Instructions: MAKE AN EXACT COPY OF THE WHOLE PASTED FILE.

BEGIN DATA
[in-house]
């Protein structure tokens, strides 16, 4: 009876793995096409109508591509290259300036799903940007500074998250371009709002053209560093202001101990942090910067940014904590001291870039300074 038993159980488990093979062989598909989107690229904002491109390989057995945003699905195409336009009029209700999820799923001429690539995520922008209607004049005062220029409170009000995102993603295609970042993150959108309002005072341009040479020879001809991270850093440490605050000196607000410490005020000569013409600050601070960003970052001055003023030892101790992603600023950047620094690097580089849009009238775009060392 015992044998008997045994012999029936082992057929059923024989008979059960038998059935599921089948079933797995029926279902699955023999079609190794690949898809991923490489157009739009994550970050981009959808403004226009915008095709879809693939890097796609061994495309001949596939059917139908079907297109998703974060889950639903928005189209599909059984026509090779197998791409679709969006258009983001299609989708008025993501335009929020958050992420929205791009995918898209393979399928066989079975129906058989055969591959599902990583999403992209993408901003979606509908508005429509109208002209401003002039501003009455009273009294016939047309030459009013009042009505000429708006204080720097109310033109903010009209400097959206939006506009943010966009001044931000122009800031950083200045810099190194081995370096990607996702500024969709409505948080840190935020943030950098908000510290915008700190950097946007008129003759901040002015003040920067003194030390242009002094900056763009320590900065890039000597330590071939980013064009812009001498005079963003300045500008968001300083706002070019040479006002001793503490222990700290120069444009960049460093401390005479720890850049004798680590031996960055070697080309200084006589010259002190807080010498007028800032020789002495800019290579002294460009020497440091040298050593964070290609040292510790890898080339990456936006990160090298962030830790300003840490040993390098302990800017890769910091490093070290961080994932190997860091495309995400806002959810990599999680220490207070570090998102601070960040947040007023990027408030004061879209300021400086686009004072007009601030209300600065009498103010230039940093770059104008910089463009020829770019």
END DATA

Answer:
[in-house]
């Protein structure tokens, strides 16, 4: 009876793995096409109508591509290259300036799903940007500074998250371009709002053209560093202001101990942090910067940014904590001291870039300074 038993159980488990093979062989598909989107690229904002491109390989057995945003699905195409336009009029209700999820799923001429690539995520922008209607004049005062220029409170009000995102993603295609970042993150959108309002005072341009040479020879001809991270850093440490605050000196607000410490005020000569013409600050601070960003970052001055003023030892101790992603600023950047620094690097580089849009009238775009060392 015992044998008997045994012999029936082992057929059923024989008979059960038998059935599921089948079933797995029926279902699955023999079609190794690949898809991923490489157009739009994550970050981009959808403004226009915008095709879809693939890097796609061994495309001949596939059917139908079907297109998703974060889950639903928005189209599909059984026509090779197998791409679709969006258009983001299609989708008025993501335009929020958050992420929205791009995918898209393979399928066989079975129906058989055969591959599902990583999403992209993408901003979606509908508005429509109208002209401003002039501003009455009273009294016939047309030459009013009042009505000429708006204080720097109310033109903010009209400097959206939006506009943010966009001044931000122009800031950083200045810099190194081995370096990607996702500024969709409505948080840190935020943030950098908000510290915008700190950097946007008129003759901040002015003040920067003194030390242009002094900056763009320590900065890039000597330590071939980013064009812009001498005079963003300045500008968001300083706002070019040479006002001793503490222990700290120069444009960049460093401390005479720890850049004798680590031996960055070697080309200084006589010259002190807080010498007028800032020789002495800019290579002294460009020497440091040298050593964070290609040292510790890898080339990456936006990160090298962030830790300003840490040993390098302990800017890769910091490093070290961080994932190997860091495309995400806002959810990599999680220490207070570090998102601070960040947040007023990027408030004061879209300021400086686009004072007009601030209300600065009498103010230039940093770059104008910089463009020829770019």